Along with the changes in layup to get the stiffness and weight numbers where they needed to be, Pivot redesigned their mid-travel linkage to further improve the performance. Pivot’s longer travel bikes use a clevis on the rear shock which allows them get the seat tube out of the way for bigger wheels and tires and to use sealed bearings instead of bushings for smoother performance. Those same clevis designs don’t fit on the mid travel bikes, so Pivot has used a linkage design that drives the rear shock off the seat stays. Now, the design has been reworked so that the linkage uses those same cartridge bearings instead of a bushing for the rear shock mount for more suppleness out of the stroke.
Mounted to that mid-travel linkage is the 2018 Fox Float DPS Evol rear shock, though the Float X2 will be available as an upgrade ($399, $565 for Race build). The Mach 5.5 also has one other option for suspension, though it’s something that doesn’t even exist yet. You’ll notice relatively large ports under the top tube and by the rear brake which are there to future proof the frame and make it compatible with Fox Live. We’re still hampered by what we can actually say about Fox Live, but the fact that there are now a few bikes built to run the system seems to suggest that it might be coming pretty soon.
In addition to the ports for Fox Live, the 5.5 includes the Pivot Cable Port System which offers fitment for 1x, 2x, Di2, internal droppers, and moto-style brake routing. Each hose or cable is clamped in place with the cap which is intended to prevent any rattle from loose cables inside the frame. Front derailleurs (remember them?) are compatible if you use the included adapter which bolts above the PF92 bottom bracket with two bolts. The adapter allows the use of direct mount front derailleurs and the Cable Port System has ports for mechanical or electronic front derailleurs. The bottom bracket also features ISCG05 tabs for whatever guards or guides you want to run.
It’s worth noting that even with a rear shock with a piggy back reservoir, all sizes fit a water bottle inside the main triangle. This will always be a matter of personal preference, but on our first ride on the 5.5, the cage was a welcome addition, even with hydration packs due to the near six hours we were out on the trail in an area without water.
Continuing with their Long and Low geometry, the 5.5 is definitely more of a modern fit with longer reach numbers, a 66.5º head tube angle, and 430mm chain stays. Other important considerations to fit include impressive stand over height and five sizes to fit riders down to 4’11”. Pivot doesn’t make any “women’s specific” bikes, but they emphasize that their bikes will fit smaller rider than many of the competition’s women’s bikes and they’re built to offer the same suspension performance with lighter riders in mind.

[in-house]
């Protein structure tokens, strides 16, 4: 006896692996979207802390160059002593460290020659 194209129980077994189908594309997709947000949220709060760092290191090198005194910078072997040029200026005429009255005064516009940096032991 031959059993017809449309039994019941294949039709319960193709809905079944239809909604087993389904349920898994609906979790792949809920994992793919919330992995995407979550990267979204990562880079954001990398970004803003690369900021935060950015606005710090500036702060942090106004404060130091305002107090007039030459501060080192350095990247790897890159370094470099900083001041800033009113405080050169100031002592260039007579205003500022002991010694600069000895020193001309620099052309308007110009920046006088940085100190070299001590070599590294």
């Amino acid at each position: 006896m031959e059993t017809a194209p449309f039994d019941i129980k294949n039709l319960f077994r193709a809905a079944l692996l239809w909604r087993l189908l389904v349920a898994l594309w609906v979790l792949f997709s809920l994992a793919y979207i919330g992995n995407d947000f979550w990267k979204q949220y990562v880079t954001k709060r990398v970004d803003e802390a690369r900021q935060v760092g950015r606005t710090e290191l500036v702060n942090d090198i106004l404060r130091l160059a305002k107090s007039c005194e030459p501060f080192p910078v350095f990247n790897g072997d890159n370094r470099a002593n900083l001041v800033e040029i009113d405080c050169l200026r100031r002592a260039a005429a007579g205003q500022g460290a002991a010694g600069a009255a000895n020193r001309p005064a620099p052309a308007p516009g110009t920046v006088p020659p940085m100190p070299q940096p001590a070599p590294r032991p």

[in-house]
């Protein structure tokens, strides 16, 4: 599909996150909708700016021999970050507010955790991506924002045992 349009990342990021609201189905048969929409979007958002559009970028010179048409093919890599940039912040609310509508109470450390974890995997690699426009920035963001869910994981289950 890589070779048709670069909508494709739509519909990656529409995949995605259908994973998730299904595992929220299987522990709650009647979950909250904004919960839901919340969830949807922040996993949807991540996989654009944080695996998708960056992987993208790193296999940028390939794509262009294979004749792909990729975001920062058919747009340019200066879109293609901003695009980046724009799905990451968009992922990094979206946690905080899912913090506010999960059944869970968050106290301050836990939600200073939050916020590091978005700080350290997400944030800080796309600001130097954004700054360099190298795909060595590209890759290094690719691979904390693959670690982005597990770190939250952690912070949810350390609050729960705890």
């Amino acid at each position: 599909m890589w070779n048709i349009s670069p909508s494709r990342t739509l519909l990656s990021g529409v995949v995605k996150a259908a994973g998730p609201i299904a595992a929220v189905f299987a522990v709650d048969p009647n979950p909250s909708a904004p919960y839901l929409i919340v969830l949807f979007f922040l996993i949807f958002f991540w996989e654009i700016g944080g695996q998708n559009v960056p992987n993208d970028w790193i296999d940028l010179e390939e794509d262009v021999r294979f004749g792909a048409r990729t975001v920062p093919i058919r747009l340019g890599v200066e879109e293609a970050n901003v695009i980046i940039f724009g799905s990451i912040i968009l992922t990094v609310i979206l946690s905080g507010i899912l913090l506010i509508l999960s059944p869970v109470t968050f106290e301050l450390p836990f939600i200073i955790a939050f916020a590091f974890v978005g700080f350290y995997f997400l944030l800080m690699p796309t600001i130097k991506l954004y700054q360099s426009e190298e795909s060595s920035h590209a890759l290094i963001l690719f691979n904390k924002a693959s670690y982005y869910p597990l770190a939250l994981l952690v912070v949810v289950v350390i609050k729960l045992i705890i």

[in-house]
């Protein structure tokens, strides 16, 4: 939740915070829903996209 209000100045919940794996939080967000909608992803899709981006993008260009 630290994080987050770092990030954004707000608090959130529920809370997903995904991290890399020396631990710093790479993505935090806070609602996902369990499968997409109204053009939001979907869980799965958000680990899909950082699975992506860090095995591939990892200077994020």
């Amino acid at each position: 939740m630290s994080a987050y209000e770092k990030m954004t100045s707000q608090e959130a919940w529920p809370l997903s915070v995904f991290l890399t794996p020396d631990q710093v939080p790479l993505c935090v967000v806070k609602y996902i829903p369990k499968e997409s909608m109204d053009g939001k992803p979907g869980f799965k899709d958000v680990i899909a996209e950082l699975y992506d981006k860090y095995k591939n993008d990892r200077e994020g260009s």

Rounding out the frame design is a Boost 148 rear end. Expecting Super Boost? According to Cocalis, Super Boost was a requirement for the Switchblade due to the amount of tire clearance the frame needed for plus tires while still allowing for a front derailleur and simultaneously making for a stronger 29″ wheel. Since the 5.5 only needed one of those three criteria, Boost 148 is sufficient for the 27.5″ Wide Trail wheels and tires – which means there will be a ton of other options for rear wheels available. The rear also features a 180mm post mount which means the bike is limited to 180mm or larger brake rotors. Other small details include new injection molded frame protection pieces made from the same ultra low durometer rubber Pivot has used on recent bikes.
Offered in three levels of build – Team, Pro, and Race, complete bikes will be available with both SRAM and Shimano drivetrains. All Team builds will include custom Reynolds carbon wheels with a 36mm internal width that at the moment are only available through Pivot. The carbon wheels are also available as an upgrade for Pro builds ($1,300), though all builds will include the same 27.5 x 2.6″ Maxxis Minion DHF and Rekon Wide Trail tires.
Every build also includes a Fox Transfer dropper post (125mm for S/M, 150mm for L/XL) with the exception of the XS frames which will use a KS LEV Integra due to its shorter length inside the seat tube. Depending on the build pricing ranges from $4,899 for the Race XT 1x to $10,199 for the Team XTR Di2 2x, with frames available for $3,099. Bikes are available now and ready to rip.
Up next is the first ride review.